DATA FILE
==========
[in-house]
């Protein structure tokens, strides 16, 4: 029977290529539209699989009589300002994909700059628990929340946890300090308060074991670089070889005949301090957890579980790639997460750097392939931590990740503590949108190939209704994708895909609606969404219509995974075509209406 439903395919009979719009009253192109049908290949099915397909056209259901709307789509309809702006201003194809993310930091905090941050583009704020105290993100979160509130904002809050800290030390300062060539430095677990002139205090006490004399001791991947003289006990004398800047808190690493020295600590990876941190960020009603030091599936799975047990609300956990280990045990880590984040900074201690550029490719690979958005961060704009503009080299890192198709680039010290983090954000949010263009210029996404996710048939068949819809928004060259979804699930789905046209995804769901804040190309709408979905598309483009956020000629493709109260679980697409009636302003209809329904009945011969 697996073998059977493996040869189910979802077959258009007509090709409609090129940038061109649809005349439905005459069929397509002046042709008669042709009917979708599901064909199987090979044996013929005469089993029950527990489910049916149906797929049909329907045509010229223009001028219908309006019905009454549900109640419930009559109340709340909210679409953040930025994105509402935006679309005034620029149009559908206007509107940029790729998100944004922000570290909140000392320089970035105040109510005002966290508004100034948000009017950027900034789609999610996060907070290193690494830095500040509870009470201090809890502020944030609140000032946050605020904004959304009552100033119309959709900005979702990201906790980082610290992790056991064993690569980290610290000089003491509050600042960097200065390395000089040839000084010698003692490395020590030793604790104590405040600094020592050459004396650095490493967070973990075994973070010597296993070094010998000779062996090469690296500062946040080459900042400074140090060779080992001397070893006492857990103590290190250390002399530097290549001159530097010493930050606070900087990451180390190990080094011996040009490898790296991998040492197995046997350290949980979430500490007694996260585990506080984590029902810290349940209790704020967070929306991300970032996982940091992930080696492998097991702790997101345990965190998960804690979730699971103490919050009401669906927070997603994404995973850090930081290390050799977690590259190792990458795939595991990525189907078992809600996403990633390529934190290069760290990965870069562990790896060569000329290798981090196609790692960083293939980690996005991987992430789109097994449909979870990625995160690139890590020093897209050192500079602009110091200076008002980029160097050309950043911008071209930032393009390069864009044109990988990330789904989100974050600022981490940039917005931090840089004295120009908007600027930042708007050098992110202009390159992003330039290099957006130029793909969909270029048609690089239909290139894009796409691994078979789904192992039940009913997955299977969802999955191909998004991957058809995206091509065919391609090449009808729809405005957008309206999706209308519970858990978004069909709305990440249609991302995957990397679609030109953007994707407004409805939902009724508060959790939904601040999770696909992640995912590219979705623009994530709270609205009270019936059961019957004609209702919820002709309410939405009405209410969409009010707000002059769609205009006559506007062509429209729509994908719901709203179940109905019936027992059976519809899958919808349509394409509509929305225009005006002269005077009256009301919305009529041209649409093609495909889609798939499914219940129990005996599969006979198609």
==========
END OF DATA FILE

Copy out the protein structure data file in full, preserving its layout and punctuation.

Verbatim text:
[in-house]
């Protein structure tokens, strides 16, 4: 029977290529539209699989009589300002994909700059628990929340946890300090308060074991670089070889005949301090957890579980790639997460750097392939931590990740503590949108190939209704994708895909609606969404219509995974075509209406 439903395919009979719009009253192109049908290949099915397909056209259901709307789509309809702006201003194809993310930091905090941050583009704020105290993100979160509130904002809050800290030390300062060539430095677990002139205090006490004399001791991947003289006990004398800047808190690493020295600590990876941190960020009603030091599936799975047990609300956990280990045990880590984040900074201690550029490719690979958005961060704009503009080299890192198709680039010290983090954000949010263009210029996404996710048939068949819809928004060259979804699930789905046209995804769901804040190309709408979905598309483009956020000629493709109260679980697409009636302003209809329904009945011969 697996073998059977493996040869189910979802077959258009007509090709409609090129940038061109649809005349439905005459069929397509002046042709008669042709009917979708599901064909199987090979044996013929005469089993029950527990489910049916149906797929049909329907045509010229223009001028219908309006019905009454549900109640419930009559109340709340909210679409953040930025994105509402935006679309005034620029149009559908206007509107940029790729998100944004922000570290909140000392320089970035105040109510005002966290508004100034948000009017950027900034789609999610996060907070290193690494830095500040509870009470201090809890502020944030609140000032946050605020904004959304009552100033119309959709900005979702990201906790980082610290992790056991064993690569980290610290000089003491509050600042960097200065390395000089040839000084010698003692490395020590030793604790104590405040600094020592050459004396650095490493967070973990075994973070010597296993070094010998000779062996090469690296500062946040080459900042400074140090060779080992001397070893006492857990103590290190250390002399530097290549001159530097010493930050606070900087990451180390190990080094011996040009490898790296991998040492197995046997350290949980979430500490007694996260585990506080984590029902810290349940209790704020967070929306991300970032996982940091992930080696492998097991702790997101345990965190998960804690979730699971103490919050009401669906927070997603994404995973850090930081290390050799977690590259190792990458795939595991990525189907078992809600996403990633390529934190290069760290990965870069562990790896060569000329290798981090196609790692960083293939980690996005991987992430789109097994449909979870990625995160690139890590020093897209050192500079602009110091200076008002980029160097050309950043911008071209930032393009390069864009044109990988990330789904989100974050600022981490940039917005931090840089004295120009908007600027930042708007050098992110202009390159992003330039290099957006130029793909969909270029048609690089239909290139894009796409691994078979789904192992039940009913997955299977969802999955191909998004991957058809995206091509065919391609090449009808729809405005957008309206999706209308519970858990978004069909709305990440249609991302995957990397679609030109953007994707407004409805939902009724508060959790939904601040999770696909992640995912590219979705623009994530709270609205009270019936059961019957004609209702919820002709309410939405009405209410969409009010707000002059769609205009006559506007062509429209729509994908719901709203179940109905019936027992059976519809899958919808349509394409509509929305225009005006002269005077009256009301919305009529041209649409093609495909889609798939499914219940129990005996599969006979198609």